COVID-19 update for Friday, April 24: bus service updates, entrance closures, news

Photo by Adrian Hernandez/LA Metro.

Today’s coronavirus numbers from the L.A. County Department of Public Health: 

•The numbers of positive tests in L.A. County have been increasing in recent days. Testing has also expanded with results now from 108,000 people — a little more than one percent of. L.A. County’s population.

•With the heat wave now upon us, a strong reminder that Metro bus and rail service continues for essential trips only. We recommend that all riders wear a face covering or mask while riding transit. On buses, enter and exit using the rear doors with the front door reserved only for wheelchair users. You do not need to use the farebox, but please be in possession of a valid Metro fare.

•What’s an essential trip? Work to essential jobs (and there are many jobs considered essential), visiting a doctor or vet, obtaining medical supplies or medication, grocery shopping for yourself or others,  providing care for minors, seniors, dependents and persons with disabilities or other vulnerabilities, legally mandated government purposes and to comply with law enforcement or court orders.

•To put it more succinctly, please stay home if you can.

Service Updates

As you know, we’re now running Sunday schedules every day of the week in addition to service on some bus lines that don’t usually run on Sundays. In response to rider feedback, Metro has made the following changes to the schedules of several bus lines:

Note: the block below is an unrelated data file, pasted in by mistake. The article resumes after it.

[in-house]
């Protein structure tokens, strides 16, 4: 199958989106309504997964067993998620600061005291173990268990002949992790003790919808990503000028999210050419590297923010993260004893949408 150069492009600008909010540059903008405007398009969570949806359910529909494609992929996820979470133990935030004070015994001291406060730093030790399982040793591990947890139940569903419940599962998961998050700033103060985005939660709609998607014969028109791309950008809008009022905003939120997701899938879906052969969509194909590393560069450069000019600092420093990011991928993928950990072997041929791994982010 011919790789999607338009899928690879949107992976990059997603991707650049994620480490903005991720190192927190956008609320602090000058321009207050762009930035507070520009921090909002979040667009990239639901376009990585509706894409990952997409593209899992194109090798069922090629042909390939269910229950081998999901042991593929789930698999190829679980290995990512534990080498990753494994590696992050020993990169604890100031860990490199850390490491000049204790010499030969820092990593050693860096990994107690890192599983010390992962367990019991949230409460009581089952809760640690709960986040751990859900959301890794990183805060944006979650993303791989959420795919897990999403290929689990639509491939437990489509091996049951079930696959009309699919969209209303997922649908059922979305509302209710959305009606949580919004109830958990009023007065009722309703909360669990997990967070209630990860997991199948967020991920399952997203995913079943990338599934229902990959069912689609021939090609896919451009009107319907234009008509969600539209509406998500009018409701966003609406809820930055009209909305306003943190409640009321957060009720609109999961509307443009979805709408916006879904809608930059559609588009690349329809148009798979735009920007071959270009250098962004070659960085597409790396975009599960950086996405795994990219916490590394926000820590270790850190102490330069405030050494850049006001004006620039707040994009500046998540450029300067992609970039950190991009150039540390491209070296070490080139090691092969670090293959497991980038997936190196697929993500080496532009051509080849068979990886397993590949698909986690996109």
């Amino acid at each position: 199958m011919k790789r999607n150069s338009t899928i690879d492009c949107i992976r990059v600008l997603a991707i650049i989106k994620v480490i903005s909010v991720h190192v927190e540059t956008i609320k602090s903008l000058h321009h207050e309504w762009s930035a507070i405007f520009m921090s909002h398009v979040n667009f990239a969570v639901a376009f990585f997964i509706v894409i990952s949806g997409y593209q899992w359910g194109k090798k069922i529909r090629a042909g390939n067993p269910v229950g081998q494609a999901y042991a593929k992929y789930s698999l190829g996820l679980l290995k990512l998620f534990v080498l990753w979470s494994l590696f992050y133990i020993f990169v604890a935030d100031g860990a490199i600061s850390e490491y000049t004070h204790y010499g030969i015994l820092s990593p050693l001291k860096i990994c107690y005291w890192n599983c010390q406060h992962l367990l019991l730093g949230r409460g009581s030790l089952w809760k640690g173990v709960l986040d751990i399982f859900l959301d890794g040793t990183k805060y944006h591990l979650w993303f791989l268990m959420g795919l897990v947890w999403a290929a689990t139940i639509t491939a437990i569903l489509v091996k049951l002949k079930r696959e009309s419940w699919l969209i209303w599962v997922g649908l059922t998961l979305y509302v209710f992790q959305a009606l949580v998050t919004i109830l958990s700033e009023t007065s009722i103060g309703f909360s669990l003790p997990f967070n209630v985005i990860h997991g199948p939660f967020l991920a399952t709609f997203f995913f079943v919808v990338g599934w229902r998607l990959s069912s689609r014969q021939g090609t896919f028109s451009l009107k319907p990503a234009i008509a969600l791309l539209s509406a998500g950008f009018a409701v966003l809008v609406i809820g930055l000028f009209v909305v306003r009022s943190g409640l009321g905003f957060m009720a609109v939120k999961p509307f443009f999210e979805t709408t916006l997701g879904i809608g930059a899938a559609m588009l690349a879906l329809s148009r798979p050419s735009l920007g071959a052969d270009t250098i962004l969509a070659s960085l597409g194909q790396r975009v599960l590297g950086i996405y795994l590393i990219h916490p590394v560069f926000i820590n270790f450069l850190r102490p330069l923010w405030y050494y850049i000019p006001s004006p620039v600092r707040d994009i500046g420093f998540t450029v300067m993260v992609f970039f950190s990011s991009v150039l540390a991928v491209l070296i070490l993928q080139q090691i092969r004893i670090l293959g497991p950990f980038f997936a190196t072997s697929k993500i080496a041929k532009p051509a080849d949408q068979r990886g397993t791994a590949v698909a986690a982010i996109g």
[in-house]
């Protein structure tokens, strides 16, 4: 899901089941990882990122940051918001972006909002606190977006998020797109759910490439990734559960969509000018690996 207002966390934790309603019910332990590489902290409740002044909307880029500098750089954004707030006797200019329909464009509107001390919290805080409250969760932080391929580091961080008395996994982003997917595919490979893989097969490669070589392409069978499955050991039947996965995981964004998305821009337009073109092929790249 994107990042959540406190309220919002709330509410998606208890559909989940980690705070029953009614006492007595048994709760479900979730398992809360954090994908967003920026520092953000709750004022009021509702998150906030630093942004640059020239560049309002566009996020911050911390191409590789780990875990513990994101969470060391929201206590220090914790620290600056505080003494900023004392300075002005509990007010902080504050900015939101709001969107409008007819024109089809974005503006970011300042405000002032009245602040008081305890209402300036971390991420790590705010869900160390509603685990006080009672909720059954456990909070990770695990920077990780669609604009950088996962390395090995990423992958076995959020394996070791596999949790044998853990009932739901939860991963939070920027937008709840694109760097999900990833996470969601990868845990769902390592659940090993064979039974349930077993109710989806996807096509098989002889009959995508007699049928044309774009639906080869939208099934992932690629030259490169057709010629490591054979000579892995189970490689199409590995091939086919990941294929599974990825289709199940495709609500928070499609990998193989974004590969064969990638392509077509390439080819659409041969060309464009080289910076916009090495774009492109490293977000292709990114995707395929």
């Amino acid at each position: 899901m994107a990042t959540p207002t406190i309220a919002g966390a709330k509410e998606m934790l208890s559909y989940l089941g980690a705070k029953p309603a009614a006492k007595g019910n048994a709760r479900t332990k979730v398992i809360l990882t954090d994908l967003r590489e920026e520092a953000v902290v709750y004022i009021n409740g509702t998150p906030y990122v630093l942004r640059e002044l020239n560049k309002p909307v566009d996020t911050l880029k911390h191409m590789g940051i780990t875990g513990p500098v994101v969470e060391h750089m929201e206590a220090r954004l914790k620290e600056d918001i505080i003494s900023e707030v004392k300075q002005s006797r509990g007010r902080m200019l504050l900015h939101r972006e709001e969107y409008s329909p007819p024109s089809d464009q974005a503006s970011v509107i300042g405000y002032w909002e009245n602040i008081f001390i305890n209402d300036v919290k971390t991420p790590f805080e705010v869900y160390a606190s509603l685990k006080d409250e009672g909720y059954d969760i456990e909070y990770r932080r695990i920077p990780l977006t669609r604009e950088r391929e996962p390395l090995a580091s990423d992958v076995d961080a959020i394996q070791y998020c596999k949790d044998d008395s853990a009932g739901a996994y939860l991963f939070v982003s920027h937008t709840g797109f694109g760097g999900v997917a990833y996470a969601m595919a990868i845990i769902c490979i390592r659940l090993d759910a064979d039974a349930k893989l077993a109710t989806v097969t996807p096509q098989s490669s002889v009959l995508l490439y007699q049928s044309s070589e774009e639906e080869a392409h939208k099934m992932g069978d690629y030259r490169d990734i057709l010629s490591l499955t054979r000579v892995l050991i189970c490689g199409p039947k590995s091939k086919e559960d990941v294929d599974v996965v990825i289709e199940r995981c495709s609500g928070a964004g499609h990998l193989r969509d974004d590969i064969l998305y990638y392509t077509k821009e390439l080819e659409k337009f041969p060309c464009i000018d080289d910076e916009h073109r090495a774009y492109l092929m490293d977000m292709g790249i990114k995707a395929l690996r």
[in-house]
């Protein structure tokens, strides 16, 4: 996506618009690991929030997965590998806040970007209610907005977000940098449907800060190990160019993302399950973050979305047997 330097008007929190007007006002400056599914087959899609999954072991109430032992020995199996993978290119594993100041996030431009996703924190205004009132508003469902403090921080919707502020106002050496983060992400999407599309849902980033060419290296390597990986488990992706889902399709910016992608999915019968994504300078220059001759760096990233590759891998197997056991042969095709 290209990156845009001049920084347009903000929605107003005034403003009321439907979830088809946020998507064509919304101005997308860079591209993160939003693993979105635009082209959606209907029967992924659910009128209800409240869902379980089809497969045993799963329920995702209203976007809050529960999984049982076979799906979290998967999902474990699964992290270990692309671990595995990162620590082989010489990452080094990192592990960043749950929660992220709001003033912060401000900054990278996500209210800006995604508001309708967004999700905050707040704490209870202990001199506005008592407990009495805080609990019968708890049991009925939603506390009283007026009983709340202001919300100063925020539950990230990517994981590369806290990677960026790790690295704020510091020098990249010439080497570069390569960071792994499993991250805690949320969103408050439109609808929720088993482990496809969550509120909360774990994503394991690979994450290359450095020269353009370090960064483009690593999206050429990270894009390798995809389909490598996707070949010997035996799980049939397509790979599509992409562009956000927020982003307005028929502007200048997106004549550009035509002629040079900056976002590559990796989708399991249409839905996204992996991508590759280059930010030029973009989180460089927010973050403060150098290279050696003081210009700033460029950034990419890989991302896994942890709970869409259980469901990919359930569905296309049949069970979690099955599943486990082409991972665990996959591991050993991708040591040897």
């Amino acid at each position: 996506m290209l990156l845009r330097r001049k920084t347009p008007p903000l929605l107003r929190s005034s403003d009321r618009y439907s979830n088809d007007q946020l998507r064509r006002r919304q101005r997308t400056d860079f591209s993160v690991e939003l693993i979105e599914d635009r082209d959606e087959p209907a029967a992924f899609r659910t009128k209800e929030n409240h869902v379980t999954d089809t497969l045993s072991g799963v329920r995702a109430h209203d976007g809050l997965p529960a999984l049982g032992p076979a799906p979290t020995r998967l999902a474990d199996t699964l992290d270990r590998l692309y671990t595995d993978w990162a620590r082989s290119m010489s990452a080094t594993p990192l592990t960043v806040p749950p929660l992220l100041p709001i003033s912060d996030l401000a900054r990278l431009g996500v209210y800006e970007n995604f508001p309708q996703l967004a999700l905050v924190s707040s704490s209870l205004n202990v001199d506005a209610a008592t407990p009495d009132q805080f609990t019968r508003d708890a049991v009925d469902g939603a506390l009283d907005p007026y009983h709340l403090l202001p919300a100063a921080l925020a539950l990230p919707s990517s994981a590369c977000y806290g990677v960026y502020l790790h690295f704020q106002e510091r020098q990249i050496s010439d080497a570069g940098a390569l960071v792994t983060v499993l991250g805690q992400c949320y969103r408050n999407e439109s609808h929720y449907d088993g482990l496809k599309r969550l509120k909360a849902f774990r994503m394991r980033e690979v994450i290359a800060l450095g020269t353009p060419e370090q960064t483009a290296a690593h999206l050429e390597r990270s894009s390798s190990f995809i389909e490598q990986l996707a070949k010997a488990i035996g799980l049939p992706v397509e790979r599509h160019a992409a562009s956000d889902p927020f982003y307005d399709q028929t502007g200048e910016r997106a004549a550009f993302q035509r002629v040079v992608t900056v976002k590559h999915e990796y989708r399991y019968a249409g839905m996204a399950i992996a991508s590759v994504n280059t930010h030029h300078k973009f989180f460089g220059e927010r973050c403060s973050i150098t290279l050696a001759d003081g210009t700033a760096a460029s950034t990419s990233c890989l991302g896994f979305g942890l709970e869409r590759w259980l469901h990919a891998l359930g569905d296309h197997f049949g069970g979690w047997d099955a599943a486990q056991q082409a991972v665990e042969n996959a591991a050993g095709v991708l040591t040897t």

Line 108 (Slauson): Replacing most 40-foot buses with larger, 60-foot buses to promote social distancing.

Line 152 (Roscoe) Westbound: New early morning trip departs North Hollywood at 5:40am on weekdays only.

Line 166 (Nordhoff) Westbound: New early morning trip departs Osborne/Glenoaks at 6:45am on weekdays only.

Line 603 (Rampart-Hoover): Replacing 32-foot buses with 40-foot buses to promote social distancing.

J Line (Silver) 950 Northbound: First trip departing San Pedro at 5:33am will use a larger, 60-foot bus to promote social distancing

And Starting Monday, Apr 27, the following changes go into effect:

Line 165 (Vanowen): New early morning westbound trip departs Burbank Downtown Station at 5:32am on weekdays only.

Line 236 (Balboa): New early morning trips depart Balboa/Ventura at 6:00am and depart Sylmar/San Fernando Station at 7:00am on weekdays only.

J Line (Silver) 910: Four extra northbound morning trips depart Harbor Gateway Transit Center at 5:50am, 6:17am, 6:53am and 7:18am, ending at 7th St/Metro Center with larger, 60-foot buses to promote social distancing.

All new trips will NOT be reflected in the Trip Planner, Google Transit or Nextrip due to technical limitations.

Dept. of Governance

Metro held its April Board meeting virtually on Thursday. Putting aside the undeniable fact that some people don’t know how to use the mute button, Metro CEO Phil Washington talked about how the agency is responding to the pandemic. More info near the top of this post.

Dept. of Cleaning

Dept. of Art

Here’s a nice video of Geoff working on the artwork for the Westchester/Veterans Station with more at this Source post.

Dept. of Quick NextGen Update

The following email blast went out to stakeholders of the project to reimagine and restructure Metro’s bus system: